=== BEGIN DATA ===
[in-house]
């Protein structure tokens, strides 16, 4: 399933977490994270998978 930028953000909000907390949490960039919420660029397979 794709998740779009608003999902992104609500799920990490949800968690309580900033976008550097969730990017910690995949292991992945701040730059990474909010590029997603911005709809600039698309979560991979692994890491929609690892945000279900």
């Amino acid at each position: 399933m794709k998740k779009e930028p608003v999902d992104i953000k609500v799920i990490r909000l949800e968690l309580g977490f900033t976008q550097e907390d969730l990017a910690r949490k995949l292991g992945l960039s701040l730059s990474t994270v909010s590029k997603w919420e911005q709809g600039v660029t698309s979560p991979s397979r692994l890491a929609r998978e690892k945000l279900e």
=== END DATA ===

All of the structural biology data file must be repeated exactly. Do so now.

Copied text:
[in-house]
């Protein structure tokens, strides 16, 4: 399933977490994270998978 930028953000909000907390949490960039919420660029397979 794709998740779009608003999902992104609500799920990490949800968690309580900033976008550097969730990017910690995949292991992945701040730059990474909010590029997603911005709809600039698309979560991979692994890491929609690892945000279900």
């Amino acid at each position: 399933m794709k998740k779009e930028p608003v999902d992104i953000k609500v799920i990490r909000l949800e968690l309580g977490f900033t976008q550097e907390d969730l990017a910690r949490k995949l292991g992945l960039s701040l730059s990474t994270v909010s590029k997603w919420e911005q709809g600039v660029t698309s979560p991979s397979r692994l890491a929609r998978e690892k945000l279900e």